Witches and First-aid

One of the best things about writing are the days when it’s just plain fun to work on a scene. The kind where you just  feel yourself grinning the whole way through writing it. This excerpt from Whatever It Takes was one of those scenes for me. I’m gonna get back to my WIP now and hope that today I’ll find myself grinning through a new one.


Cursing under her breath for having the least bit of sympathy for him, she jerked her head at his arm. “Let me see it.”

“It’s fine.”

“If it was fine, it wouldn’t be bleeding.”

Surprisingly, he didn’t disagree with that, but took a step away from her. She arched a brow, watching without comment as he pushed the sleeve of his T-shirt up to expose the gunshot wound on his left arm.

“Shit,” she whispered, moving closer. As frustrated as she was with him—for a lot of things—the sight of the injury greased her stomach with a fresh layer of panic.

Gideon backtracked so quickly he bumped against his car. “It looks worse than it is.”

“It didn’t just graze you, did it?”

He held up his good arm to keep her back. “No way.”

She frowned at the nervous tone that crept into his voice. “Problem?”

“There will be if you even think about trying to poke or prod at it.”

She waved his hand away. “I’ve had first-aid training.”

He snorted and moved to the trunk. “Would that be the same first-aid training you had four years ago?”

“Yeah.” Training that had come in pretty handy when he’d split the bottom of his foot open on a broken beer bottle left in the sand.

“Stay there,” he warned as he dug through his trunk, withdrawing a small tackle box.

“What do you think I’m going to do to you?”

“Subject my shoulder to the same torture you put my poor foot through.” He shuddered. “I’d rather take my chances with rubbing alcohol and duct tape.”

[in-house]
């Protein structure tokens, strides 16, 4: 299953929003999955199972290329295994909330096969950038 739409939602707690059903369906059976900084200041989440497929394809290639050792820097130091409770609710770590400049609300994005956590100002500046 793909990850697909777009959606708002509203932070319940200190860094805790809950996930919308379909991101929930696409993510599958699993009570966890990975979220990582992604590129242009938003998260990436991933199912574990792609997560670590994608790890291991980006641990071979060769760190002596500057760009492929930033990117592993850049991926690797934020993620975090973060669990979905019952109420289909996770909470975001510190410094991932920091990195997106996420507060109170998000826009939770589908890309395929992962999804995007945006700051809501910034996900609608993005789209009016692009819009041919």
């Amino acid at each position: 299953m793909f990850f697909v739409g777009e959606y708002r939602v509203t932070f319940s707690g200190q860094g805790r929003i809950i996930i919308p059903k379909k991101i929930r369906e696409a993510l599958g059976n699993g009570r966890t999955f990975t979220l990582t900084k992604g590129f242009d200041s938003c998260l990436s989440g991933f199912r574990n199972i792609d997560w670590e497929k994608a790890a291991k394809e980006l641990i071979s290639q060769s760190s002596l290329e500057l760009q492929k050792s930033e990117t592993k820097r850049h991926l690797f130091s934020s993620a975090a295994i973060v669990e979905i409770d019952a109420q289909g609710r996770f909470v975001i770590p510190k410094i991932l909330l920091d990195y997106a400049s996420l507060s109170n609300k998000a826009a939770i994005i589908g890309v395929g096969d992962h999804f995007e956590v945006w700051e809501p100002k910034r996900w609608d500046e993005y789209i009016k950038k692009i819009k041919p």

She scoffed. “Be serious.”

“Oh, I am. Deadly.”

“Is that some kind of tough-guy, hitman humor?”

He glared at her. “I’m not a hitman.”

“Well, finally we’re getting somewhere.” Assuming she believed him of course. He’d certainly killed McCall with the kind of ruthless precision she imagined hitmen were famous for.

He ripped open a sterilized bandage and pressed the gauze to his wound. He never took his eyes off her as she peered at the back of his arm in search of an exit wound. There wasn’t one.

Feeling a little squeamish at the sight of the blood that continued to seep from the wound, she glanced at the tackle box. “The bullet is going to have to come out.”

He snapped the lid closed and shoved it back into the trunk. “Back off, Florence Nightingale.”

Unable to help herself, she smiled. Every time she moved an inch in his direction, he gave her a wary look. He started to wrap the gauze around the wound, but she shoved his good hand out of the way to take over. The longer they remained out in the open, the easier targets they made if Chalmers somehow managed to track them through the woods.

Her hands were remarkably steady considering the last half-hour. “And I wasn’t that bad in Key West.”

“I still have a pronounced limp on cold, damp days.”

She rolled her eyes, and he grinned. Too easily reminded of what he’d done with that mouth earlier, she focused on tightening the bandage.

His hissed out a breath. “We need someplace to lay low for a few hours.”

“And then?” She moved to the driver’s seat.

“Then we’ll get the hell off the island and figure this out.” He frowned. “What are you doing?”



She held her hand out for the keys. “You’re hurt and you don’t know your way around the island like I do.”

“You’re not driving my car.”

“I drive or I don’t get in.”

“Passenger seat or the trunk. Pick one,” he growled.